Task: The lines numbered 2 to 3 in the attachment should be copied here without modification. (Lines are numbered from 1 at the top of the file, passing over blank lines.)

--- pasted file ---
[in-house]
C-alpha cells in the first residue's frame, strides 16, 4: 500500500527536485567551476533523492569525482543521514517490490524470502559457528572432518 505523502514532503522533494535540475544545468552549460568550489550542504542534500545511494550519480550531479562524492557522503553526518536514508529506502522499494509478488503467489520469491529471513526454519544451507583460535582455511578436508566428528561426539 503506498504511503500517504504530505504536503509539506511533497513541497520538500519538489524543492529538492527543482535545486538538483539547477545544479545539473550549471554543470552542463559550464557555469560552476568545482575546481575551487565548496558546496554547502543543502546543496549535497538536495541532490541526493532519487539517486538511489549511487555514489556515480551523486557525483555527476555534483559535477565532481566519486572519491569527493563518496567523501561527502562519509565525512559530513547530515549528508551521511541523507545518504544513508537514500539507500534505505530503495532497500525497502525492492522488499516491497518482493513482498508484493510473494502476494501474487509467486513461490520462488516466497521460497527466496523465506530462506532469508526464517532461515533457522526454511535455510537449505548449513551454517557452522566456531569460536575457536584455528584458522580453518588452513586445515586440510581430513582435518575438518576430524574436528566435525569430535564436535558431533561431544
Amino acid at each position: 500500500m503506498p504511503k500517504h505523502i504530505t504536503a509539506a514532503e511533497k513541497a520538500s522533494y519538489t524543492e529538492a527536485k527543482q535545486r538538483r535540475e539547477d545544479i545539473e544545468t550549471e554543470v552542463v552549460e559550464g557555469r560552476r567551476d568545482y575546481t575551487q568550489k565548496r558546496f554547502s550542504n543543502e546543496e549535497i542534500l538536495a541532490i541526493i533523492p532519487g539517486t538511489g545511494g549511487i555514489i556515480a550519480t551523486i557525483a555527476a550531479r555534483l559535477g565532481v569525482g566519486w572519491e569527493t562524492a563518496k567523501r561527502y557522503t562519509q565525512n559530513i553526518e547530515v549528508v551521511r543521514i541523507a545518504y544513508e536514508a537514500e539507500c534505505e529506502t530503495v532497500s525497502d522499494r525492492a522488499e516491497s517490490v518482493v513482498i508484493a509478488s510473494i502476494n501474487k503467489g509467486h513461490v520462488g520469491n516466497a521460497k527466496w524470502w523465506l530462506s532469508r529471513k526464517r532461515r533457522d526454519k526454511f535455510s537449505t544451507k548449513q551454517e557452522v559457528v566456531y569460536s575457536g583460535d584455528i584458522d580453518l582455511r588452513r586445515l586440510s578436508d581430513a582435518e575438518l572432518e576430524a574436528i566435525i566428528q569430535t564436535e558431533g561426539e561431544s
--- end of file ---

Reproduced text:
C-alpha cells in the first residue's frame, strides 16, 4: 500500500527536485567551476533523492569525482543521514517490490524470502559457528572432518 505523502514532503522533494535540475544545468552549460568550489550542504542534500545511494550519480550531479562524492557522503553526518536514508529506502522499494509478488503467489520469491529471513526454519544451507583460535582455511578436508566428528561426539 503506498504511503500517504504530505504536503509539506511533497513541497520538500519538489524543492529538492527543482535545486538538483539547477545544479545539473550549471554543470552542463559550464557555469560552476568545482575546481575551487565548496558546496554547502543543502546543496549535497538536495541532490541526493532519487539517486538511489549511487555514489556515480551523486557525483555527476555534483559535477565532481566519486572519491569527493563518496567523501561527502562519509565525512559530513547530515549528508551521511541523507545518504544513508537514500539507500534505505530503495532497500525497502525492492522488499516491497518482493513482498508484493510473494502476494501474487509467486513461490520462488516466497521460497527466496523465506530462506532469508526464517532461515533457522526454511535455510537449505548449513551454517557452522566456531569460536575457536584455528584458522580453518588452513586445515586440510581430513582435518575438518576430524574436528566435525569430535564436535558431533561431544
Amino acid at each position: 500500500m503506498p504511503k500517504h505523502i504530505t504536503a509539506a514532503e511533497k513541497a520538500s522533494y519538489t524543492e529538492a527536485k527543482q535545486r538538483r535540475e539547477d545544479i545539473e544545468t550549471e554543470v552542463v552549460e559550464g557555469r560552476r567551476d568545482y575546481t575551487q568550489k565548496r558546496f554547502s550542504n543543502e546543496e549535497i542534500l538536495a541532490i541526493i533523492p532519487g539517486t538511489g545511494g549511487i555514489i556515480a550519480t551523486i557525483a555527476a550531479r555534483l559535477g565532481v569525482g566519486w572519491e569527493t562524492a563518496k567523501r561527502y557522503t562519509q565525512n559530513i553526518e547530515v549528508v551521511r543521514i541523507a545518504y544513508e536514508a537514500e539507500c534505505e529506502t530503495v532497500s525497502d522499494r525492492a522488499e516491497s517490490v518482493v513482498i508484493a509478488s510473494i502476494n501474487k503467489g509467486h513461490v520462488g520469491n516466497a521460497k527466496w524470502w523465506l530462506s532469508r529471513k526464517r532461515r533457522d526454519k526454511f535455510s537449505t544451507k548449513q551454517e557452522v559457528v566456531y569460536s575457536g583460535d584455528i584458522d580453518l582455511r588452513r586445515l586440510s578436508d581430513a582435518e575438518l572432518e576430524a574436528i566435525i566428528q569430535t564436535e558431533g561426539e561431544s